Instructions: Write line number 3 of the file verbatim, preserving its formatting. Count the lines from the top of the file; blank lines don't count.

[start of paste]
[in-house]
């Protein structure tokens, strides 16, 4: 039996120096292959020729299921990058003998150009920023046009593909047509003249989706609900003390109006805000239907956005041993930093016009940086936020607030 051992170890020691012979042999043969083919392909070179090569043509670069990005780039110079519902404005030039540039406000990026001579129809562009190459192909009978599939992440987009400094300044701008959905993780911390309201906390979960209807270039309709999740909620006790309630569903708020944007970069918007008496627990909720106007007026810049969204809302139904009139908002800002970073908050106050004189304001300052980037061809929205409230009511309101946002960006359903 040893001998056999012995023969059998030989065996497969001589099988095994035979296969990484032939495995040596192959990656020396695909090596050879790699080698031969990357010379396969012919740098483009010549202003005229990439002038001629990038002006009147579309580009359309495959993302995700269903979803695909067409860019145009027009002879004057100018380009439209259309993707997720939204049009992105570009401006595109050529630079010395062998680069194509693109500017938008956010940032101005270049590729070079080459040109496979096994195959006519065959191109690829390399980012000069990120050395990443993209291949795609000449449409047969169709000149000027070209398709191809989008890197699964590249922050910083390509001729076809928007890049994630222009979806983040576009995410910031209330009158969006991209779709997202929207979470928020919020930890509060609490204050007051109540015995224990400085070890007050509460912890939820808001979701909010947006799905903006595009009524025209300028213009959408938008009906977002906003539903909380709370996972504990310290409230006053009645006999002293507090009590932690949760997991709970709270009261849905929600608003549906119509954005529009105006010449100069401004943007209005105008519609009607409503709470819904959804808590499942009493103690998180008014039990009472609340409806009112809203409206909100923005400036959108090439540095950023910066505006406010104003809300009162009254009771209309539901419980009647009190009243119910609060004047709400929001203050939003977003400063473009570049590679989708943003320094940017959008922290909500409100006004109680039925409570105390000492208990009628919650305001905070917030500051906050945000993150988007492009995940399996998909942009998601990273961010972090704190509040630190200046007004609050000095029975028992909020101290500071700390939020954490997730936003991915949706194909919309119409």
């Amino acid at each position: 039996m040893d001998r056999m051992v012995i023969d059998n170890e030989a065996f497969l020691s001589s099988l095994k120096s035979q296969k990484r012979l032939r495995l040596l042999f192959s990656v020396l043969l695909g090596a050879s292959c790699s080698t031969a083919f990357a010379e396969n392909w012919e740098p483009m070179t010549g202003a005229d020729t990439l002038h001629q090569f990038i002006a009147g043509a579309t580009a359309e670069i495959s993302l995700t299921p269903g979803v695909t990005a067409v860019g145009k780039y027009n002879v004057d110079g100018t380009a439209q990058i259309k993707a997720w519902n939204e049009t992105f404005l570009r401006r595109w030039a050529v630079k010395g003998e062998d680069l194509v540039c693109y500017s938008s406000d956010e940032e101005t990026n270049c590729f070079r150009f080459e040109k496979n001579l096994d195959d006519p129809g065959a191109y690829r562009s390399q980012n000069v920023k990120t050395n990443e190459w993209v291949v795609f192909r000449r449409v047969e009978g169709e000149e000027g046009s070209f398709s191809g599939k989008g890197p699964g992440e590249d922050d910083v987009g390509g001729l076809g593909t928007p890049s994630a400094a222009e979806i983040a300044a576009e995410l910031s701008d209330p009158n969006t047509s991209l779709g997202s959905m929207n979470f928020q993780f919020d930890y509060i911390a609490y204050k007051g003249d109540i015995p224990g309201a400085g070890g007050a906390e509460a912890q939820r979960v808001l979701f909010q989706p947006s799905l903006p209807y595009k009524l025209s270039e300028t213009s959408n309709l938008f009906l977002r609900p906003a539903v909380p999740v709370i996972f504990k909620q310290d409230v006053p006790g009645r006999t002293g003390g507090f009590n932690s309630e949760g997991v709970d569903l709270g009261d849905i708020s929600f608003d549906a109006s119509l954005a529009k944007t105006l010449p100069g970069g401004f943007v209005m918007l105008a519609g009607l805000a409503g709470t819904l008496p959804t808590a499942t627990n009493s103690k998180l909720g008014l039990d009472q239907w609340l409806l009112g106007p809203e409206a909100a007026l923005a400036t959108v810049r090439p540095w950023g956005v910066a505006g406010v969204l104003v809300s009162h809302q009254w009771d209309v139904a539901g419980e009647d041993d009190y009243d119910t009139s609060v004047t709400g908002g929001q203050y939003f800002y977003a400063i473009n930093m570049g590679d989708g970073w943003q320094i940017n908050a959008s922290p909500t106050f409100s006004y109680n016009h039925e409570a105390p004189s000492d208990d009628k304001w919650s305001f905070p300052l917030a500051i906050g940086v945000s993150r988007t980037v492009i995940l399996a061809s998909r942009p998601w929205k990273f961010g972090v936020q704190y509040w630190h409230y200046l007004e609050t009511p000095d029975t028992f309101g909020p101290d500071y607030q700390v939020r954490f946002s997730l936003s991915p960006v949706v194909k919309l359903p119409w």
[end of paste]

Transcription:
């Amino acid at each position: 039996m040893d001998r056999m051992v012995i023969d059998n170890e030989a065996f497969l020691s001589s099988l095994k120096s035979q296969k990484r012979l032939r495995l040596l042999f192959s990656v020396l043969l695909g090596a050879s292959c790699s080698t031969a083919f990357a010379e396969n392909w012919e740098p483009m070179t010549g202003a005229d020729t990439l002038h001629q090569f990038i002006a009147g043509a579309t580009a359309e670069i495959s993302l995700t299921p269903g979803v695909t990005a067409v860019g145009k780039y027009n002879v004057d110079g100018t380009a439209q990058i259309k993707a997720w519902n939204e049009t992105f404005l570009r401006r595109w030039a050529v630079k010395g003998e062998d680069l194509v540039c693109y500017s938008s406000d956010e940032e101005t990026n270049c590729f070079r150009f080459e040109k496979n001579l096994d195959d006519p129809g065959a191109y690829r562009s390399q980012n000069v920023k990120t050395n990443e190459w993209v291949v795609f192909r000449r449409v047969e009978g169709e000149e000027g046009s070209f398709s191809g599939k989008g890197p699964g992440e590249d922050d910083v987009g390509g001729l076809g593909t928007p890049s994630a400094a222009e979806i983040a300044a576009e995410l910031s701008d209330p009158n969006t047509s991209l779709g997202s959905m929207n979470f928020q993780f919020d930890y509060i911390a609490y204050k007051g003249d109540i015995p224990g309201a400085g070890g007050a906390e509460a912890q939820r979960v808001l979701f909010q989706p947006s799905l903006p209807y595009k009524l025209s270039e300028t213009s959408n309709l938008f009906l977002r609900p906003a539903v909380p999740v709370i996972f504990k909620q310290d409230v006053p006790g009645r006999t002293g003390g507090f009590n932690s309630e949760g997991v709970d569903l709270g009261d849905i708020s929600f608003d549906a109006s119509l954005a529009k944007t105006l010449p100069g970069g401004f943007v209005m918007l105008a519609g009607l805000a409503g709470t819904l008496p959804t808590a499942t627990n009493s103690k998180l909720g008014l039990d009472q239907w609340l409806l009112g106007p809203e409206a909100a007026l923005a400036t959108v810049r090439p540095w950023g956005v910066a505006g406010v969204l104003v809300s009162h809302q009254w009771d209309v139904a539901g419980e009647d041993d009190y009243d119910t009139s609060v004047t709400g908002g929001q203050y939003f800002y977003a400063i473009n930093m570049g590679d989708g970073w943003q320094i940017n908050a959008s922290p909500t106050f409100s006004y109680n016009h039925e409570a105390p004189s000492d208990d009628k304001w919650s305001f905070p300052l917030a500051i906050g940086v945000s993150r988007t980037v492009i995940l399996a061809s998909r942009p998601w929205k990273f961010g972090v936020q704190y509040w630190h409230y200046l007004e609050t009511p000095d029975t028992f309101g909020p101290d500071y607030q700390v939020r954490f946002s997730l936003s991915p960006v949706v194909k919309l359903p119409w």